Ofgem to create reassurance campaign

Electricity and gas regulator Ofgem is readying an advertising push to communicate to billpayers how they will be affected by upcoming reforms to the industry as it faces concerns from some politicians and campaign groups that it is not doing enough to clamp down on the price hikes from the big six.

Ofgem is readying an advertising push to address concerns it is not being harder on the country’s biggest energy firms.

The watchdog is in the early stages of prepping a multi-channel campaign for 2014 to educate consumers about how new rules, set to come into force next year, will make the sector simpler, clearer and fairer. It is working with the Government Procurement Service to recruit an integrated agency to co-create the campaign. 

In January, complex multi-tier tariffs and simplifying services will be banned by the regulator with each supplier offering four core tariffs for gas and four for electricity. From the end of March, further reforms will be introduced to ensure that utilities providers have to tell customers what tariff is cheapest. Billpayers will also get more personalized information about their energy use.

A spokesman for Ofgem says upcoming activity will look to ensure customers are “fully informed about these changes” after coming under repeated fire this year for not being harder on the UK’s biggest suppliers. The regulator was labeled a “toothless tiger” by Labour backbencher Ian Lavery earlier this week (26 November), while the party’s leader Ed Miliband has threatened to replace it with a new organisation if he wins the next election.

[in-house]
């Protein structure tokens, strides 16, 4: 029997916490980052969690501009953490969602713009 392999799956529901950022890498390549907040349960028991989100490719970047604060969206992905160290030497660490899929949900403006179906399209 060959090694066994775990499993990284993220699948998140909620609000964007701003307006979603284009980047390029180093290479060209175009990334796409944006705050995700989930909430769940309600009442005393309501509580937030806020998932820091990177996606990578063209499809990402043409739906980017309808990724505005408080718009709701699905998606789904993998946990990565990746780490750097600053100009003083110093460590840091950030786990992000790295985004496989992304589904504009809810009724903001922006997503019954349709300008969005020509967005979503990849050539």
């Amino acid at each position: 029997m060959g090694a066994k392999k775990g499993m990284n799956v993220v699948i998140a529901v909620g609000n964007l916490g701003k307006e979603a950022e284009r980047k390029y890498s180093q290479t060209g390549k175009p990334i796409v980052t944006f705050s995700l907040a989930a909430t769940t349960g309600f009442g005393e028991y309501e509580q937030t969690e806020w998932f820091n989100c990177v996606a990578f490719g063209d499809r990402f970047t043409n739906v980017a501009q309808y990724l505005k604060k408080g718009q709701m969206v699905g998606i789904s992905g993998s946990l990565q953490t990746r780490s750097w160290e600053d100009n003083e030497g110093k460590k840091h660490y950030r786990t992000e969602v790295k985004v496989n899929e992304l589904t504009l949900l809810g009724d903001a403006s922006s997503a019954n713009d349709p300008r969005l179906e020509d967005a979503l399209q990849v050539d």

Ofgem has attempted to temper the criticisms in recent months. Earlier this week, it launched a scathing attack on the record profits of the country’s Big Six energy firms after publishing a report that found the companies’ profits per customer had leapt 77 per cent between 2011 and 2012. It claimed there was a “deep distrust of anything the energy companies do or say”. The regulator is also leading plans to improve switching across the industry as part of a review of energy competition and prices.




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